Although the Username is expected to be in the form of a mobile number as per the error message but there is no explicit check for that. It only checks if the Username length is at least 4 characters else displays a message asking the user to enter the correct number.

Figure 8
Figure 8: Username validation

If the check passes it shows a Popup message to start TikTok which when clicked calls the sendmsg.class

// sendmsg.class

The sendmsg.class prompts the user to share the app 10 times on WhatsApp. There is no check to identify if WhatsApp is installed or not. In case WhatsApp is not installed a Toast message is shown “WhatsApp not Installed” but the counter still decrements. 

The shared message has the following content:

“*Tiktok is back in India*\n\n*Enjoy Tiktok Videos again and also*\n*make Creative videos again with*\n*new Features.*\n\n*Tiktok is now Partner with Jio.*\n\n*NOTE : All users can use their old Id.*\n\n*Now Tiktok is only available on*\n*TiktokPro android app.*\n\n*Link:*” 

As we can see, the above message contains a shortened URL which lures the user into downloading this malicious app.

Figure 9 shows the code flow for sharing the app on WhatsApp

Figure 9
Figure 9: Sharing app on WhatsApp

Figure 10 shows the interface displayed by the app which prompts the user to share it with their contacts through WhatsApp 10 times.

Figure 10

Figure 10: Message shown to user to prompt sharing with contacts through WhatsApp 

After the app is shared 10 times on WhatsApp, the user is displayed a congratulation message with a Continue button which when clicked calls the clickendra.class

// clickendra.class

The clickendra.class asks the user to perform a few more steps to get started with the app, then displays some Ads to the user and finally shows a message that Tiktok will start in 1-HOUR.

Figure 11 below shows the final message displayed to the user

Figure 11
Figure 11: 1-HOUR app start message displayed to the user 

Display Ads

These apps are used by the threat actor to generate revenue by displaying interstitial advertisements to the user. There are two software development kits (SDKs) used for this purpose. If it fails to retrieve advertisements using one SDK, then it uses the next SDK as a failover mechanism.

Below two SDKs were used in the app.

  1. AppLovin
  2. StartApp

At first, the AppLovin SDK is initialized and context is set. In order to leverage AppLovin SDK to display advertisements, a developer needs to use the SDK key obtained from AppLovin interface. In the case of this app, we can find the SDK key configured in AndroidManifest.xml as shown in Figure 12.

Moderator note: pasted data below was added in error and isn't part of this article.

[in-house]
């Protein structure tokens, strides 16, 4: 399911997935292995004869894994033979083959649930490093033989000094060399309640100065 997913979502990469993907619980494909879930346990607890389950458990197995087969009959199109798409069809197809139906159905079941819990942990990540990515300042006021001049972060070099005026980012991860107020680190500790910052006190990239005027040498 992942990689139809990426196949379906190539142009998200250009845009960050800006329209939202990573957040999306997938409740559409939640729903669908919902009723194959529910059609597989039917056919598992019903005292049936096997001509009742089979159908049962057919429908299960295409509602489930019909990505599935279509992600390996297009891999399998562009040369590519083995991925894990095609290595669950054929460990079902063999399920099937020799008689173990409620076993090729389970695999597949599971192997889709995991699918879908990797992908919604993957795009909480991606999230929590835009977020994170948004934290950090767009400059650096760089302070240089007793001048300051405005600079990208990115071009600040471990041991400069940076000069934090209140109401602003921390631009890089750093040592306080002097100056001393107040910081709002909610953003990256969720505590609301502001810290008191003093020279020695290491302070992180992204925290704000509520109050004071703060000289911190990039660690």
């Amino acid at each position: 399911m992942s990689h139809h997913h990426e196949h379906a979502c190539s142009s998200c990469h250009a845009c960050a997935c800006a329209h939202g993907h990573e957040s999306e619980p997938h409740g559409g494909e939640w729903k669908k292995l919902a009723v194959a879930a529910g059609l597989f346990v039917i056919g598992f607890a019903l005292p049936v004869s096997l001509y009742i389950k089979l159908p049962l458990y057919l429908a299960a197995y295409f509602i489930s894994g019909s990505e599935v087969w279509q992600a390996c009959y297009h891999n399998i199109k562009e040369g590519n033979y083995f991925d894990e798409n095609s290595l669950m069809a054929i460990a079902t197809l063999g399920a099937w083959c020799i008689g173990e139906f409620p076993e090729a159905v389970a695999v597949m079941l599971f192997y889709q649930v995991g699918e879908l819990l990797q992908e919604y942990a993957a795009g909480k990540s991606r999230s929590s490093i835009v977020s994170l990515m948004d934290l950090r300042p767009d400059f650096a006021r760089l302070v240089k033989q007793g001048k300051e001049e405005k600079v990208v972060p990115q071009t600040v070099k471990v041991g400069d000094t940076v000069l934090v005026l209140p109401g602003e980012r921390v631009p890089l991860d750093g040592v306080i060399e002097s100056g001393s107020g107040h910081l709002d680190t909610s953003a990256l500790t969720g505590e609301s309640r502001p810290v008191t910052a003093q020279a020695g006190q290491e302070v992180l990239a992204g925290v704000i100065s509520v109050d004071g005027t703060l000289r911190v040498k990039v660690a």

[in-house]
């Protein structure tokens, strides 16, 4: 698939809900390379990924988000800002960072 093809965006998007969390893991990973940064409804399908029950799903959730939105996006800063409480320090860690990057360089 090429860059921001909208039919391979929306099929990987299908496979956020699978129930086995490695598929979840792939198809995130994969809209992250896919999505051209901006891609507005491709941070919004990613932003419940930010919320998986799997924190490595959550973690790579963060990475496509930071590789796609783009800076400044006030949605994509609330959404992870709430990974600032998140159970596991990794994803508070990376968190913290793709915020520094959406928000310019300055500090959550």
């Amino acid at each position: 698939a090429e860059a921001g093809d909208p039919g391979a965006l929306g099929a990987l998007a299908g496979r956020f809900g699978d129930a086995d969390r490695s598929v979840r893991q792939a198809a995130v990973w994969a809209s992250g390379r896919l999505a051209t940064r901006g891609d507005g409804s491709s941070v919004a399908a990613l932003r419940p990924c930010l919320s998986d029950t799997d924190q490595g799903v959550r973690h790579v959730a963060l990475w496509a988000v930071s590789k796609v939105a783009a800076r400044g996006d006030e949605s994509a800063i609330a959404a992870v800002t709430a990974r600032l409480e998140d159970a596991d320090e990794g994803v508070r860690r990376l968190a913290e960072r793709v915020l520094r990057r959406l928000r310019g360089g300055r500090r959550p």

Figure 12
Figure 12: AppLovin SDK key configured in AndroidManifest.xml file

Before displaying the Ads a fake view is created for the user which contains a fake text message and a fake progress bar on top of all the elements.

After setting the fake view, a request to fetch the Ads is sent. If the Ad is received successfully, then it is displayed and the fake progress bar is hidden, else a request to load the next Ad is sent.

If the next Ad load request also fails, then the StartApp SDK is initialized to load the Ads. If startApp SDK is also unable to receive the Ad, then the “lastactivity.class” is called.

Figure 13 below shows the Ad displayed to the user

Figure 13
Figure 13: Ad displayed to the user

// lastactivity.class

It changes the content view, initializes the StartApp SDK again and creates a fake progress bar as earlier. If the Ad is received, then it is displayed to the user, else the message shown in Figure 11 above is displayed and no further activity is done. 

// Inside the service felavo.class

The main objective of the code implemented for the service is to spread the malware to more users. The service felavo.class performs the following operations:


The decoy message used to spread the application is stored in encrypted form. In the initialization phase the service configures the cryptographic context which is later used to decrypt the decoy message. 

Note: In some cases it is just the left over code which executes but the decrypted decoy message is never used. Instead a hard coded message is already configured in the function where the decrypted decoy message is supposed to be used.

Among all the analysed samples we found two cryptographic algorithms in use:

1.  AES/CBC/NoPadding

     128-bit Key: 9876543210wsxzaq

2. DESede 

    Key: ThisIsSpartaThisIsSparta

SMS-based spreading